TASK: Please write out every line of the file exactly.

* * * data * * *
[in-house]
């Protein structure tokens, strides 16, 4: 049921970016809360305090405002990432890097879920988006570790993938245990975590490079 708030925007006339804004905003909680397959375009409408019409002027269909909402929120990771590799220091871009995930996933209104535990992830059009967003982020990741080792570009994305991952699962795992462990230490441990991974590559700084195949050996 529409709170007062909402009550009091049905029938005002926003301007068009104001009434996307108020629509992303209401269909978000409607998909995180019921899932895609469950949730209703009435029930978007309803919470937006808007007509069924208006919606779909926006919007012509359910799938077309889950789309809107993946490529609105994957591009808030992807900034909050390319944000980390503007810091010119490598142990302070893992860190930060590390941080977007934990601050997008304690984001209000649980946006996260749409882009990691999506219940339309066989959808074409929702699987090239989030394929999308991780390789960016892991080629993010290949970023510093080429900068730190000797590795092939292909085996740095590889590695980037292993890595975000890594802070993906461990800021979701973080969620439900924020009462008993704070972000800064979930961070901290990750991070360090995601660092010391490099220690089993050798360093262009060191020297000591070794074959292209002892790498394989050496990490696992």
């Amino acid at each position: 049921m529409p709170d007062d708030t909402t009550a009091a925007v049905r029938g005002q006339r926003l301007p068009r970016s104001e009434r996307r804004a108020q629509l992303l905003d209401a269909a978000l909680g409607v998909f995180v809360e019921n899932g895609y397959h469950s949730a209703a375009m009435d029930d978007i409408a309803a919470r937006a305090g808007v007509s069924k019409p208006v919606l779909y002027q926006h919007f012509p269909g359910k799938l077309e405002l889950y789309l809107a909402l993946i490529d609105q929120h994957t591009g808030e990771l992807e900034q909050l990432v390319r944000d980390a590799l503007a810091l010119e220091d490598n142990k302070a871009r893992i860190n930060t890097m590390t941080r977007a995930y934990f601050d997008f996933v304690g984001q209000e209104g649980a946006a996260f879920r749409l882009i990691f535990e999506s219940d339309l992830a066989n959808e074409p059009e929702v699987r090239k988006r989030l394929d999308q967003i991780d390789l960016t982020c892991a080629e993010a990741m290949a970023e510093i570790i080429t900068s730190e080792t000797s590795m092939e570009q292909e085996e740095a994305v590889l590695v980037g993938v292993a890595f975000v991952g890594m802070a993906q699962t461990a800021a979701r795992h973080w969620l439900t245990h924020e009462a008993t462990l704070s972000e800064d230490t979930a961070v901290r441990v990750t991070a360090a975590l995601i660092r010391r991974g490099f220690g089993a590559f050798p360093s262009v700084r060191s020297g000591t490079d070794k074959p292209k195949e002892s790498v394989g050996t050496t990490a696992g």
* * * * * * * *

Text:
[in-house]
């Protein structure tokens, strides 16, 4: 049921970016809360305090405002990432890097879920988006570790993938245990975590490079 708030925007006339804004905003909680397959375009409408019409002027269909909402929120990771590799220091871009995930996933209104535990992830059009967003982020990741080792570009994305991952699962795992462990230490441990991974590559700084195949050996 529409709170007062909402009550009091049905029938005002926003301007068009104001009434996307108020629509992303209401269909978000409607998909995180019921899932895609469950949730209703009435029930978007309803919470937006808007007509069924208006919606779909926006919007012509359910799938077309889950789309809107993946490529609105994957591009808030992807900034909050390319944000980390503007810091010119490598142990302070893992860190930060590390941080977007934990601050997008304690984001209000649980946006996260749409882009990691999506219940339309066989959808074409929702699987090239989030394929999308991780390789960016892991080629993010290949970023510093080429900068730190000797590795092939292909085996740095590889590695980037292993890595975000890594802070993906461990800021979701973080969620439900924020009462008993704070972000800064979930961070901290990750991070360090995601660092010391490099220690089993050798360093262009060191020297000591070794074959292209002892790498394989050496990490696992």
């Amino acid at each position: 049921m529409p709170d007062d708030t909402t009550a009091a925007v049905r029938g005002q006339r926003l301007p068009r970016s104001e009434r996307r804004a108020q629509l992303l905003d209401a269909a978000l909680g409607v998909f995180v809360e019921n899932g895609y397959h469950s949730a209703a375009m009435d029930d978007i409408a309803a919470r937006a305090g808007v007509s069924k019409p208006v919606l779909y002027q926006h919007f012509p269909g359910k799938l077309e405002l889950y789309l809107a909402l993946i490529d609105q929120h994957t591009g808030e990771l992807e900034q909050l990432v390319r944000d980390a590799l503007a810091l010119e220091d490598n142990k302070a871009r893992i860190n930060t890097m590390t941080r977007a995930y934990f601050d997008f996933v304690g984001q209000e209104g649980a946006a996260f879920r749409l882009i990691f535990e999506s219940d339309l992830a066989n959808e074409p059009e929702v699987r090239k988006r989030l394929d999308q967003i991780d390789l960016t982020c892991a080629e993010a990741m290949a970023e510093i570790i080429t900068s730190e080792t000797s590795m092939e570009q292909e085996e740095a994305v590889l590695v980037g993938v292993a890595f975000v991952g890594m802070a993906q699962t461990a800021a979701r795992h973080w969620l439900t245990h924020e009462a008993t462990l704070s972000e800064d230490t979930a961070v901290r441990v990750t991070a360090a975590l995601i660092r010391r991974g490099f220690g089993a590559f050798p360093s262009v700084r060191s020297g000591t490079d070794k074959p292209k195949e002892s790498v394989g050996t050496t990490a696992g």